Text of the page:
Instead, the preferred route to visa acquisition in Germany is the “selbständig” or “freiberufler” visa, which can also be viewed as the “I’m going to take my sweet time bumbling around on German territory and snapping up whatever pitiful contracts come my way” visa. A favorite job-title among actual Germans too, this visa ostensibly allows you to work an infinite number of jobs in an infinite number of offices for no more than twenty-five hours per week per job. Theoretically there are a few more nuances to this visa. For example, you can only technically be contracted to work within your field, and you must declare your field when you apply for your tax number. What constitutes a field is a bit of a gray area. The most critical piece of maintaining this visa status is to charge by the hour and send clients a bill with your tax number, tax ID, and bank information on it.

This brings up the interesting topic of the tax number. Germany is notorious for its convoluted bureaucracy. Lucky for the confused newcomer, their tax system falls comfortably under this confusing umbrella. To obtain this number, I filled out a fourteen page form of redundant and seemingly fruitless questions, and then waited thirty plus days for the tax office to send me my number by post. (This information is far too classified to be sent via world wide web.) It was required that I had the number before I was legally allowed to collect any money working in Germany.

The nonsensical caveat in this system is that in order to be granted the freelance visa, I needed to prove I could make at least eight thousand euros in a year and that I already had contracts and contacts that would provide me with an income. In other words, I was supposed to have already found some sort of work between the time that I arrived in Germany and the time that I went to the immigration office for my visa appointment, but I was not allowed to have collected money for any services I provided. Well, not technically.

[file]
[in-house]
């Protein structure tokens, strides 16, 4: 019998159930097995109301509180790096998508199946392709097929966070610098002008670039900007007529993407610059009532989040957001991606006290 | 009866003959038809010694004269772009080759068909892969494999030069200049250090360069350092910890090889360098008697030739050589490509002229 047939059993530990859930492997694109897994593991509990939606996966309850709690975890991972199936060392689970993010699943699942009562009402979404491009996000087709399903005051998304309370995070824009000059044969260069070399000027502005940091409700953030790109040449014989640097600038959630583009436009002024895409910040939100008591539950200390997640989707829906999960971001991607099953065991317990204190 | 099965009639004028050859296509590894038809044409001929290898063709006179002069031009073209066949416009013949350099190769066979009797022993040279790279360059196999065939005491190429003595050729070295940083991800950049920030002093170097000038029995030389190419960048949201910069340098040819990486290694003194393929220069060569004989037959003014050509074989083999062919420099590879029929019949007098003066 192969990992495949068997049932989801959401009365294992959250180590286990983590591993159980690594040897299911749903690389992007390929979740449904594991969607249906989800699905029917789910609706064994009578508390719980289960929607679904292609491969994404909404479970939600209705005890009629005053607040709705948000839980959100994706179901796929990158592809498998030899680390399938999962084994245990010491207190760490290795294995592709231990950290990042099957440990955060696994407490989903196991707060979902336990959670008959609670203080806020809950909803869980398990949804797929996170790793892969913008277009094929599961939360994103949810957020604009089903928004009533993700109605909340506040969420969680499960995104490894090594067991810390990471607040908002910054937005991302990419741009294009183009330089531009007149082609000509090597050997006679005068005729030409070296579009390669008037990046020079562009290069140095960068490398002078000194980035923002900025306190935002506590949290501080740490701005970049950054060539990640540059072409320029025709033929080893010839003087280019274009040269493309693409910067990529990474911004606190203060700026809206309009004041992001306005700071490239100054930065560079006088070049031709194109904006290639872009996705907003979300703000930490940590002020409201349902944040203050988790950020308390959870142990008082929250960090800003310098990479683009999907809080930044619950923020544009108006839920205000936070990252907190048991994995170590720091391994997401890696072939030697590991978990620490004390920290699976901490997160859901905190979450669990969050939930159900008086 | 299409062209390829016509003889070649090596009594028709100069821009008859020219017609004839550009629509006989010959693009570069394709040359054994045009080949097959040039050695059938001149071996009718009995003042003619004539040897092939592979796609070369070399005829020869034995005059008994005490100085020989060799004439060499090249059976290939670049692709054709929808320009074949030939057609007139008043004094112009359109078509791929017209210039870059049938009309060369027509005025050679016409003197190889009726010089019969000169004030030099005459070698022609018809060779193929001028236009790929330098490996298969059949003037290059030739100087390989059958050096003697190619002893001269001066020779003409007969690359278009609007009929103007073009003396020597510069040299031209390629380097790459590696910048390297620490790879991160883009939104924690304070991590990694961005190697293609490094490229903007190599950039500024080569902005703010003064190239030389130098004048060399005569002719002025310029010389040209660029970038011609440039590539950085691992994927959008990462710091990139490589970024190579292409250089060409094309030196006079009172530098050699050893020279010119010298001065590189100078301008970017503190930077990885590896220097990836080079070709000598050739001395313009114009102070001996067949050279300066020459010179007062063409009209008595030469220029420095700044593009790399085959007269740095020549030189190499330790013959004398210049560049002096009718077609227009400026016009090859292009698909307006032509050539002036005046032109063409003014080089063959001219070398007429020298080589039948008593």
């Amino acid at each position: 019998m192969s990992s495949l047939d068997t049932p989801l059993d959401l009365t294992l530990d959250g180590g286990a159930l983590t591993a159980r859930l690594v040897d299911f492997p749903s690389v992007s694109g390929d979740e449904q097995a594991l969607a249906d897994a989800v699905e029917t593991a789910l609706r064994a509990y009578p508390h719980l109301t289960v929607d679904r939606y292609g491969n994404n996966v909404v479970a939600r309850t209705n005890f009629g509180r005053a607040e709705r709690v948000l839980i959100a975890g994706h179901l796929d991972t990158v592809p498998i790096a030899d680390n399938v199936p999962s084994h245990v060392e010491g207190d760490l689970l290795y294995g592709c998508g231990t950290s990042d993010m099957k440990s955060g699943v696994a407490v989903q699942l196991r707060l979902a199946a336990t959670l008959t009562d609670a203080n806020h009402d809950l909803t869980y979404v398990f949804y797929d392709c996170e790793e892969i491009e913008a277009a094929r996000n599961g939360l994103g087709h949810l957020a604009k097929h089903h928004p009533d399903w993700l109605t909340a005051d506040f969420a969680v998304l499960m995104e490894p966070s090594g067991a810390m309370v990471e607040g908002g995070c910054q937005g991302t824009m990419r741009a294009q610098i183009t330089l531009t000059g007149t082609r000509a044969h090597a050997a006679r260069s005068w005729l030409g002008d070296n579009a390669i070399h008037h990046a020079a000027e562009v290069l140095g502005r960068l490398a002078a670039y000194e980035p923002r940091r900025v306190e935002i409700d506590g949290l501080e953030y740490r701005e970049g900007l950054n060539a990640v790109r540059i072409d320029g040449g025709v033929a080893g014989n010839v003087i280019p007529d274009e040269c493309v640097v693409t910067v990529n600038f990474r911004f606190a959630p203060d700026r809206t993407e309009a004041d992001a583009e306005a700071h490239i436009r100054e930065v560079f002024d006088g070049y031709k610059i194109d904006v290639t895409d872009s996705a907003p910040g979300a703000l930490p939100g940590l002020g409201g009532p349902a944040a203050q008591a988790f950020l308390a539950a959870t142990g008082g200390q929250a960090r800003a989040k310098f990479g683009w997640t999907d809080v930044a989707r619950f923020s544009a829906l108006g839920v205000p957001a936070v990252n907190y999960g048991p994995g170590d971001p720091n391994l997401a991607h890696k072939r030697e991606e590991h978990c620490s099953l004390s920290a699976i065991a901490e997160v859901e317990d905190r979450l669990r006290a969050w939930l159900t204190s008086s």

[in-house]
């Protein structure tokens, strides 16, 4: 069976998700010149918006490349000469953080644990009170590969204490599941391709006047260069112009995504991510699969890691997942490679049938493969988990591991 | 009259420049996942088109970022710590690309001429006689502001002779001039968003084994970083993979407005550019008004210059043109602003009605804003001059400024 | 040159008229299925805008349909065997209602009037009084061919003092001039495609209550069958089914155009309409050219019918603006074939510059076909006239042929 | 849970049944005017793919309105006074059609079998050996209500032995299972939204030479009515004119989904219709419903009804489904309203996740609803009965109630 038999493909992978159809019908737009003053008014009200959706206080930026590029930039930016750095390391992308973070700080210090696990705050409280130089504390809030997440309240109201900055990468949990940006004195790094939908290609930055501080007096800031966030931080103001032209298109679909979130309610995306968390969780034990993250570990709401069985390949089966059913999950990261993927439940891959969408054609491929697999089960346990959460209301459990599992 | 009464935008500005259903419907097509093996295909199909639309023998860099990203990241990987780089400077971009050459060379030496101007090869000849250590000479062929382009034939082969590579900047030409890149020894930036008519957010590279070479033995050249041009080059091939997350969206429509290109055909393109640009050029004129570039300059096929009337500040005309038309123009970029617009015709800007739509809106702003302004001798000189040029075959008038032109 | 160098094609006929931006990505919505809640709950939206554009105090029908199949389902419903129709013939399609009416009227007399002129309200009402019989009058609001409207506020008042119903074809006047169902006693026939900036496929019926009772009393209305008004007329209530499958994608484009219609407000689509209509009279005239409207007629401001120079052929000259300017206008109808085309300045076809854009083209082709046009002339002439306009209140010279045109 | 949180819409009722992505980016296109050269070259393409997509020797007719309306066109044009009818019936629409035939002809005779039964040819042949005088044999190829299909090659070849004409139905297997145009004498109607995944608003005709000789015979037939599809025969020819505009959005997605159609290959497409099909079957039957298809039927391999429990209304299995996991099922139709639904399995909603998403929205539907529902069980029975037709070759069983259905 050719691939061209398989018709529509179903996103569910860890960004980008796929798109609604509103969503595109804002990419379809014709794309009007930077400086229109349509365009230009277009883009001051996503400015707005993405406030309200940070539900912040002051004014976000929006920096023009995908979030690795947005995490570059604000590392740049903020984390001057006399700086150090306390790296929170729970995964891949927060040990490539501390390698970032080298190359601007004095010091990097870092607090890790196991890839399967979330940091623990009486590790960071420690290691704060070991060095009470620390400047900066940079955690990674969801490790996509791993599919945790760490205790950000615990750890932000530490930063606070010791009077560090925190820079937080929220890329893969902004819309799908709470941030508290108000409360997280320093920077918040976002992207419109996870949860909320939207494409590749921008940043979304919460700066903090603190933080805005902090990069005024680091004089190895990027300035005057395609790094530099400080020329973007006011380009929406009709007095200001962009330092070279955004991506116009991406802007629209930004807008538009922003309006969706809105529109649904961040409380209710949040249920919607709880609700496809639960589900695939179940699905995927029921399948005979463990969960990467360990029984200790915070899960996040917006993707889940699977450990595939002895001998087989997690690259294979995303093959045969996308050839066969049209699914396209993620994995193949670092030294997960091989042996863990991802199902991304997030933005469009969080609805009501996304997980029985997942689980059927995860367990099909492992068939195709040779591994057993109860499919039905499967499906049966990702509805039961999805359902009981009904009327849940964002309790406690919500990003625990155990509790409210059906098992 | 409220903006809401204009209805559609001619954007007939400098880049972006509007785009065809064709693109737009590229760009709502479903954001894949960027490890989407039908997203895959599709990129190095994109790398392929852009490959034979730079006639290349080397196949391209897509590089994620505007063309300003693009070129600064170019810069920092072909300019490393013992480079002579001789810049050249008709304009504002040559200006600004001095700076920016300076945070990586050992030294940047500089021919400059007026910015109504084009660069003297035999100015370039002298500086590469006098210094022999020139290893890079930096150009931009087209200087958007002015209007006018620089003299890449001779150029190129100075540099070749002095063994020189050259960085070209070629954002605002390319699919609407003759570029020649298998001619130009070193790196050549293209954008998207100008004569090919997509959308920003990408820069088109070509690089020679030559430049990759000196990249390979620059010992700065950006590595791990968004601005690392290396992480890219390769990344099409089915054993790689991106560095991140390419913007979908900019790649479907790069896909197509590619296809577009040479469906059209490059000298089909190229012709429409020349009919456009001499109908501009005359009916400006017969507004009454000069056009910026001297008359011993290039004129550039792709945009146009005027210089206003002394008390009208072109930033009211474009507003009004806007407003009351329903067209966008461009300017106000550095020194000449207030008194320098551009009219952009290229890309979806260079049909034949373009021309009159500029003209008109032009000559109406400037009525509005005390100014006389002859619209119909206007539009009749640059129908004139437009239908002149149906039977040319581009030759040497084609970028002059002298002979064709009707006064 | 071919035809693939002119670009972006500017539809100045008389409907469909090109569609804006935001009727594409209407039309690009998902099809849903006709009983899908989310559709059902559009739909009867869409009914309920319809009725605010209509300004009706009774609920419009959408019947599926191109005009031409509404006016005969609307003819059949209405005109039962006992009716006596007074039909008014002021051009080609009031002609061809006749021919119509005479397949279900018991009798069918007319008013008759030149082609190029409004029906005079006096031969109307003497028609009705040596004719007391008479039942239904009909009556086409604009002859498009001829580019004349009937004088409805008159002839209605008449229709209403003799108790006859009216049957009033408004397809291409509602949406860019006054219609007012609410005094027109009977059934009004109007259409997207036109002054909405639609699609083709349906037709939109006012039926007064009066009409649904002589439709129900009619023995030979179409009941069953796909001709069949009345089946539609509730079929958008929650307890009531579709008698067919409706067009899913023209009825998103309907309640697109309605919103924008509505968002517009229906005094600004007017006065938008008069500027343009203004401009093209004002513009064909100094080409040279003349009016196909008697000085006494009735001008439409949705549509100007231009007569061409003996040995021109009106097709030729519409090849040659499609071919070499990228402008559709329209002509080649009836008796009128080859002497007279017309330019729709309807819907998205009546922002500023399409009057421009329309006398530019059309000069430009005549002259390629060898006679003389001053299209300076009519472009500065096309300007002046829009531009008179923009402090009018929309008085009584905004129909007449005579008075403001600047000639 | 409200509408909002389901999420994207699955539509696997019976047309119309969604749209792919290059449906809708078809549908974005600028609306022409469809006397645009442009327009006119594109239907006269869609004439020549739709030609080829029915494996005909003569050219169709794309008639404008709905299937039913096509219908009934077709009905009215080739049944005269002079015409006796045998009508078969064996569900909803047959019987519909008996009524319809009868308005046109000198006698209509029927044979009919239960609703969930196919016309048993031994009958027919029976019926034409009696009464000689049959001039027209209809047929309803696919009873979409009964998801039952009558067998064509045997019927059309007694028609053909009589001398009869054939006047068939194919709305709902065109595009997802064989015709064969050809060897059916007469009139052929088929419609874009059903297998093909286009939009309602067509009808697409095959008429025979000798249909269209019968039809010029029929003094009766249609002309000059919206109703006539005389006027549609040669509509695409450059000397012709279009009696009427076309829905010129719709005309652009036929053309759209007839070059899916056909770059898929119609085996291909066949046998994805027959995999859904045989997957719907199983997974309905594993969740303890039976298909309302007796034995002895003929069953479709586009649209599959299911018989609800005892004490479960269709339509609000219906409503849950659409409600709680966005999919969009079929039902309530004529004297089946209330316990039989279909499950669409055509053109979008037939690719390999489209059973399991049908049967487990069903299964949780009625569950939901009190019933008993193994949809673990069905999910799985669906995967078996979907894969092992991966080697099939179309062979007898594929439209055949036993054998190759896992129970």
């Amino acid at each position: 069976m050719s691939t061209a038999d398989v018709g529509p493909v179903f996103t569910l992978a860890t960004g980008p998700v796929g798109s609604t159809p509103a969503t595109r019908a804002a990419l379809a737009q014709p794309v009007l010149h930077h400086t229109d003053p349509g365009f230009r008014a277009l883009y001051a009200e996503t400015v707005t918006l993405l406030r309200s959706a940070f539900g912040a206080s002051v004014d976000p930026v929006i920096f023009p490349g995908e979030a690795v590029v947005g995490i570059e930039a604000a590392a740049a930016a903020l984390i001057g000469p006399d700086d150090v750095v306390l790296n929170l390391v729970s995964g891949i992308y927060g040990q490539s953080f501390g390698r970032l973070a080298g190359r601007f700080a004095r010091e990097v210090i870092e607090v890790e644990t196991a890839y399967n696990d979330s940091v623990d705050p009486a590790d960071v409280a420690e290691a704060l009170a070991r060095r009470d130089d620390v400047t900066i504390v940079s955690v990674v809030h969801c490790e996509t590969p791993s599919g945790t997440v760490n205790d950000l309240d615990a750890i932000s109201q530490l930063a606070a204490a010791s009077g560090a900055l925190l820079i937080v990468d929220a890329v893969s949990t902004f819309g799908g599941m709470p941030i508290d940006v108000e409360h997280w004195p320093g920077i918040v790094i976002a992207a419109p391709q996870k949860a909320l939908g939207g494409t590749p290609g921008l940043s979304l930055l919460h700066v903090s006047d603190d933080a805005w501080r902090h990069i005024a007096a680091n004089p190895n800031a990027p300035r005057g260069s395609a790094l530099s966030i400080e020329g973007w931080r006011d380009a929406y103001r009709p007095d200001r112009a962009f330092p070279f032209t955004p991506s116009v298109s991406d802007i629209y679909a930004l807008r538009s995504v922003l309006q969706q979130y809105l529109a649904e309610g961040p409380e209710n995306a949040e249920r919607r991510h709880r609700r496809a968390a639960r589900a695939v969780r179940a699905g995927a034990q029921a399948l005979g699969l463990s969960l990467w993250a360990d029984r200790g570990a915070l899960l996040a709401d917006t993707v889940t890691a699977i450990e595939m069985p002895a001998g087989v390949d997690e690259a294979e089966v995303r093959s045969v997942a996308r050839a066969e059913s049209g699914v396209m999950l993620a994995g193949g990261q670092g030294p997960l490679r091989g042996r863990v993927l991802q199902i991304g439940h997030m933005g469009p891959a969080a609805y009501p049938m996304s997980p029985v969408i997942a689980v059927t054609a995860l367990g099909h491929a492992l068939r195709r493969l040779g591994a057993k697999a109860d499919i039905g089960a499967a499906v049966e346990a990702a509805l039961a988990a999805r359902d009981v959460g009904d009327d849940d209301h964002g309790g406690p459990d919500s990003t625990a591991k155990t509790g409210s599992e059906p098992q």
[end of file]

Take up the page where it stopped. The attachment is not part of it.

In order to even qualify for the right to apply for this fabled tax number, I needed to register my address at yet another town hall sort of building. This can cost around fifty euros and two to twenty hours of time, depending on luck. And in order to get to this town hall, I needed to take the subway. A one-ride ticket costs 2,70. The four ride ticket — which is the smartest buy for the infrequent subway rider — costs 9,00. That was probably my better option, considering one almost definitely will not get an appointment the first time one goes to the town hall and waits in line for three hours. In that case, one has to go back, making the extra tickets worth the cost hazard.

Only after I had registered could I get my tax number. And only then could I get my visa, for which I shelled out another 100 euros and another two to three hours. I also got my portfolio professionally printed and bound, which cost me around 30 euros.

Only upon receipt of my visa could I rest easily, knowing I was legally allowed to continue to struggle to piece it all together in this fine land to which I willingly expatriated.

All of this I did, while paying my rent, and nourishing myself, and not forgetting to budget for the little things like toothpaste and a daily soft pretzel.

This impulsive international move has proved to be a much more financially and patience straining one than I had anticipated. My total startup costs have been approximately 2,000€, and I haven’t even bought any furniture yet. (Here’s to having benevolent friends willing to host me indefinitely in their extra rooms!) At the end of the day, when I’m surly and frustrated with myself and my financial predicament, at least I can be happy that beer costs less than water.

Meredith Alongi is a graduate of Tulane University and an oddjobber extraordinaire. Follow her on Medium to read more.